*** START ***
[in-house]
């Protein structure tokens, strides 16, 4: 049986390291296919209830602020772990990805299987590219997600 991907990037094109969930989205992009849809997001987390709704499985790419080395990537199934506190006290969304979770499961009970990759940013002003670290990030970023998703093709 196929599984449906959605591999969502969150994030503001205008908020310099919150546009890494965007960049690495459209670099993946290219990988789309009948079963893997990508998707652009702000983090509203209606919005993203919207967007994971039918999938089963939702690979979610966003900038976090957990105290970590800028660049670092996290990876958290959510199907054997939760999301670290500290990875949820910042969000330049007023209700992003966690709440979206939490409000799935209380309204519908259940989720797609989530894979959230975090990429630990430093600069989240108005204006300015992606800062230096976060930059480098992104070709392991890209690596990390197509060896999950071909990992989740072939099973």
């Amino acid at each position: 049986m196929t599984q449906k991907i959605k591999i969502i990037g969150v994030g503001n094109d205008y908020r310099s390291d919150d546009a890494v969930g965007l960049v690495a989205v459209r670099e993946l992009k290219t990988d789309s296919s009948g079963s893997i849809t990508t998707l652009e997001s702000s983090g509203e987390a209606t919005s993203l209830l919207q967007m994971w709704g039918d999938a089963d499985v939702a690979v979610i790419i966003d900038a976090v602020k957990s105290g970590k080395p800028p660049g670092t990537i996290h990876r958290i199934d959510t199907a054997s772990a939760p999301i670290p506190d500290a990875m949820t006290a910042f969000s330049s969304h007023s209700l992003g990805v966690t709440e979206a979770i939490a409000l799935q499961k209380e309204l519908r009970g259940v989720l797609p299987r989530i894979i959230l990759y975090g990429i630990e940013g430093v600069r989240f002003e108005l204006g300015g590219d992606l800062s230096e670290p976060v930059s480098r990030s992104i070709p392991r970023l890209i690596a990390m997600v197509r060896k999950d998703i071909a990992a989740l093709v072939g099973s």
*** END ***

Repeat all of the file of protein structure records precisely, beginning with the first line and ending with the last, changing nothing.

[in-house]
């Protein structure tokens, strides 16, 4: 049986390291296919209830602020772990990805299987590219997600 991907990037094109969930989205992009849809997001987390709704499985790419080395990537199934506190006290969304979770499961009970990759940013002003670290990030970023998703093709 196929599984449906959605591999969502969150994030503001205008908020310099919150546009890494965007960049690495459209670099993946290219990988789309009948079963893997990508998707652009702000983090509203209606919005993203919207967007994971039918999938089963939702690979979610966003900038976090957990105290970590800028660049670092996290990876958290959510199907054997939760999301670290500290990875949820910042969000330049007023209700992003966690709440979206939490409000799935209380309204519908259940989720797609989530894979959230975090990429630990430093600069989240108005204006300015992606800062230096976060930059480098992104070709392991890209690596990390197509060896999950071909990992989740072939099973």
């Amino acid at each position: 049986m196929t599984q449906k991907i959605k591999i969502i990037g969150v994030g503001n094109d205008y908020r310099s390291d919150d546009a890494v969930g965007l960049v690495a989205v459209r670099e993946l992009k290219t990988d789309s296919s009948g079963s893997i849809t990508t998707l652009e997001s702000s983090g509203e987390a209606t919005s993203l209830l919207q967007m994971w709704g039918d999938a089963d499985v939702a690979v979610i790419i966003d900038a976090v602020k957990s105290g970590k080395p800028p660049g670092t990537i996290h990876r958290i199934d959510t199907a054997s772990a939760p999301i670290p506190d500290a990875m949820t006290a910042f969000s330049s969304h007023s209700l992003g990805v966690t709440e979206a979770i939490a409000l799935q499961k209380e309204l519908r009970g259940v989720l797609p299987r989530i894979i959230l990759y975090g990429i630990e940013g430093v600069r989240f002003e108005l204006g300015g590219d992606l800062s230096e670290p976060v930059s480098r990030s992104i070709p392991r970023l890209i690596a990390m997600v197509r060896k999950d998703i071909a990992a989740l093709v072939g099973s």